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Discussion Starter · #1 ·
Well to start, this is my first post on these forums. I'm also in the process of overhauling my entire bike this summer. Ive got a 2000 GT Outpost with a 21 or 22" frame. My goal for the summer is changing out all the components. Right now I'd like to ask for some input on my fork dilema. Right now I have a really crappy headset which is basically a headset and stem combo. Its oldschool. Anyways I want to upgrade to a nice "aheadset" headset and an EA50 stem. My question is, in order to do this i'd need a shock with like a 10" steerer tube right? Now I'm looking at shocks on ebay and they are all about 7-8". Now correct me if im wrong, please, but doesn't the EA50 stem clamp around the very top of my steerer tube? On my bike now, the steerer tube just comes up to the top of that shaft the steerer tube is in and thats it. My currernt headset goes down into it. Do you guys understand what im talking about? My buddies that I ride with have like 17 1/2" frames and there steerer tube come up real high and they're running like 3 or 4 stem spacers. Am I basically screwed and stuck with my current stem/headset combo? Thanks alot guys.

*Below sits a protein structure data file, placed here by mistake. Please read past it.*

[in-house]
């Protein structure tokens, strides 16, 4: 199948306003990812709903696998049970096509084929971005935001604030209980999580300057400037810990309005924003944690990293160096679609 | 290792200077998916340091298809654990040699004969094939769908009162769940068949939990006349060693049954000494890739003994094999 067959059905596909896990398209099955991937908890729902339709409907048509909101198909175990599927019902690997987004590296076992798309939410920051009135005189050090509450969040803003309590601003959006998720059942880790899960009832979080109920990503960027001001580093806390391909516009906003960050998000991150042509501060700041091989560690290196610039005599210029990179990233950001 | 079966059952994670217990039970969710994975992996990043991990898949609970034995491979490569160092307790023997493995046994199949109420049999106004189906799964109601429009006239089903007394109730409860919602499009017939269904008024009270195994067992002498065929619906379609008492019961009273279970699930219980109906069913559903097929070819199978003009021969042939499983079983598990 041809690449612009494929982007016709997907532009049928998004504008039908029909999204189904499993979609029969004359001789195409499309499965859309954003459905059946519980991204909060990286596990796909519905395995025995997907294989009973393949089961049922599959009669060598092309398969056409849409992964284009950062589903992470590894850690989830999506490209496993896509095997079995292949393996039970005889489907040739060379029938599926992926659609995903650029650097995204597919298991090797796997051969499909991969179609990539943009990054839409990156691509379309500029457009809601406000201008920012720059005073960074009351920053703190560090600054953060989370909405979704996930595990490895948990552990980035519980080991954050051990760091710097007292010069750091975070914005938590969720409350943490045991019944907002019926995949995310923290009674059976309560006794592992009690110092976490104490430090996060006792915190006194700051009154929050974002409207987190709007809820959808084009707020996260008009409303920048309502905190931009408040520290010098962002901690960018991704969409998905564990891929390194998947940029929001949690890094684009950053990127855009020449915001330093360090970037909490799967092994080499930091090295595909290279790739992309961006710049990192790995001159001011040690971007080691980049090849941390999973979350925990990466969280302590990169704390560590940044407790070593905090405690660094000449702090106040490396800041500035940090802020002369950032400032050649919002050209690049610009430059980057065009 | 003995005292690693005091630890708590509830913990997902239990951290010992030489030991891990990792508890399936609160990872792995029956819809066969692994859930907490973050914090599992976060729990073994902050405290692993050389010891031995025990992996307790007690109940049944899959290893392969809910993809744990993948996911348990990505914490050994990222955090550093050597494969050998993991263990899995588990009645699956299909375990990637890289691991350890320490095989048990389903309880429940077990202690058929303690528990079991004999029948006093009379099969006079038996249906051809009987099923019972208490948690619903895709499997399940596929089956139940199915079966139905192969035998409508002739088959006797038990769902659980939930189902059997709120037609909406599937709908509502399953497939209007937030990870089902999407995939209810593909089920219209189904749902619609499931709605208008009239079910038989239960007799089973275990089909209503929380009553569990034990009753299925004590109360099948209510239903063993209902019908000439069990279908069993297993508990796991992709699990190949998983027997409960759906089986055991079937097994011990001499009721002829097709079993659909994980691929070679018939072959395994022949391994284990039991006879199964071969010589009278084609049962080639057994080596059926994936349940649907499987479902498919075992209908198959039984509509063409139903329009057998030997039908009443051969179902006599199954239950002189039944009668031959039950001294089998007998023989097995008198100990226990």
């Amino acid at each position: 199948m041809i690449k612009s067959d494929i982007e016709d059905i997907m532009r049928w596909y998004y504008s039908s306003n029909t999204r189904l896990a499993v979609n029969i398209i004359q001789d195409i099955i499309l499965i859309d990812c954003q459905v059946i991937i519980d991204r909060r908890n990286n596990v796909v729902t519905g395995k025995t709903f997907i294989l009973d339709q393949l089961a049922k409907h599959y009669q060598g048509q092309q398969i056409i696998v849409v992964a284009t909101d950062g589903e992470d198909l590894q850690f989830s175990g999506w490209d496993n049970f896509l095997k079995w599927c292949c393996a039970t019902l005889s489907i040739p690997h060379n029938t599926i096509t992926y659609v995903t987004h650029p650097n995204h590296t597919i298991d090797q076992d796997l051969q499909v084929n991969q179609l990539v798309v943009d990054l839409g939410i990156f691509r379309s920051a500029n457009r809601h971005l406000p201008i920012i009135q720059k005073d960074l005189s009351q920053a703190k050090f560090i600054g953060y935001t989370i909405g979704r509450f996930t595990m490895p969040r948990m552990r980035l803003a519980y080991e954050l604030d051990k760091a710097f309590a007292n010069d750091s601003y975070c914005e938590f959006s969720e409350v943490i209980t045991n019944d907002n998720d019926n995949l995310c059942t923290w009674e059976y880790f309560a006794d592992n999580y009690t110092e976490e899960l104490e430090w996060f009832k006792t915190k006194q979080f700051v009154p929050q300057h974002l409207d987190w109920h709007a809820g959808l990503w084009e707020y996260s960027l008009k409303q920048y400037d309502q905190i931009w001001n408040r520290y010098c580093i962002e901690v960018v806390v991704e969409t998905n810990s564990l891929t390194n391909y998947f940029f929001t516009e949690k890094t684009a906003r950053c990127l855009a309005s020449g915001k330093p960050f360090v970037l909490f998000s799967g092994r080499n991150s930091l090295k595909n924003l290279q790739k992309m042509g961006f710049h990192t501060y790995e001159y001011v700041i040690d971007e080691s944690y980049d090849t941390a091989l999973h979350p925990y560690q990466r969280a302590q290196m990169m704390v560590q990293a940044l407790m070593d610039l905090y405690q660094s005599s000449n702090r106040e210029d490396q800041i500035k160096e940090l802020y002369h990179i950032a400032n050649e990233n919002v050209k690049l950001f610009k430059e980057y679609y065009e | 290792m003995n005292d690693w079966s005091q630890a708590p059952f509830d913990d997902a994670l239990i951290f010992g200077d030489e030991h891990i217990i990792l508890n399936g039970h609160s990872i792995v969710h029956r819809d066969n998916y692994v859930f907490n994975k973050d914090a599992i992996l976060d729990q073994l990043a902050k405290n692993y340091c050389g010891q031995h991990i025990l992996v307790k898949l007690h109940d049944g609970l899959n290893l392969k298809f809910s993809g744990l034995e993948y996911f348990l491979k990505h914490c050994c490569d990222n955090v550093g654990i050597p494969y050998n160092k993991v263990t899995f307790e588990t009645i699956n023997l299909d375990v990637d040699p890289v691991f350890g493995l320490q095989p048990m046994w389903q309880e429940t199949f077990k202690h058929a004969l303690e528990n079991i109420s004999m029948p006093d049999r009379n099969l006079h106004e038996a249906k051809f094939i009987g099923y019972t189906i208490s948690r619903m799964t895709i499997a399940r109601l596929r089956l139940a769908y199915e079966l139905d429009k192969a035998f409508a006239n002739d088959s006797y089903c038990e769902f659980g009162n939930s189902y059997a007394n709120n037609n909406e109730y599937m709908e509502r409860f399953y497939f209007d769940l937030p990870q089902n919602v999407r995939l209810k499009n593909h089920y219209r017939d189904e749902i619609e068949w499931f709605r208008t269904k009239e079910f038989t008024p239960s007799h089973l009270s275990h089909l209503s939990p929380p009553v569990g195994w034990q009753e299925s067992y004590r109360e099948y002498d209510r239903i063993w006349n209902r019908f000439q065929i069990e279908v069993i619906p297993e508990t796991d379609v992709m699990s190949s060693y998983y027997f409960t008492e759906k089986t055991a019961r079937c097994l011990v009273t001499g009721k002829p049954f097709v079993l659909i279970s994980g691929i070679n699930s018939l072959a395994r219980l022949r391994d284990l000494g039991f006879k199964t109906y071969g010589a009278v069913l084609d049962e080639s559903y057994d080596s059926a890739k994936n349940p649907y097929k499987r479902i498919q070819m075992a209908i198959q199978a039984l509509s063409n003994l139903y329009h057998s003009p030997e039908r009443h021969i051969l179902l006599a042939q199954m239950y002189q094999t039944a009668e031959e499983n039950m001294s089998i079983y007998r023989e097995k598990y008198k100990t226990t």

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First of all, you'll need to check that you have a 1 1/8" headtube. If you do have that, you will have to switch to a aheadset-type-headset in order to fit a modern suspension fork. The headset you have now is a threaded headset, and it is incompatible with modern forks. If you have a 1" headset, I'd say forget about the upgrade.

Most forks come with steerer tubes that are approx 10-12 inches long as new. Depending on the stem, youll need at least two inches to play with. Measure your headtube and add 3/4 of an inch for headset stack height. How much does it sum up to?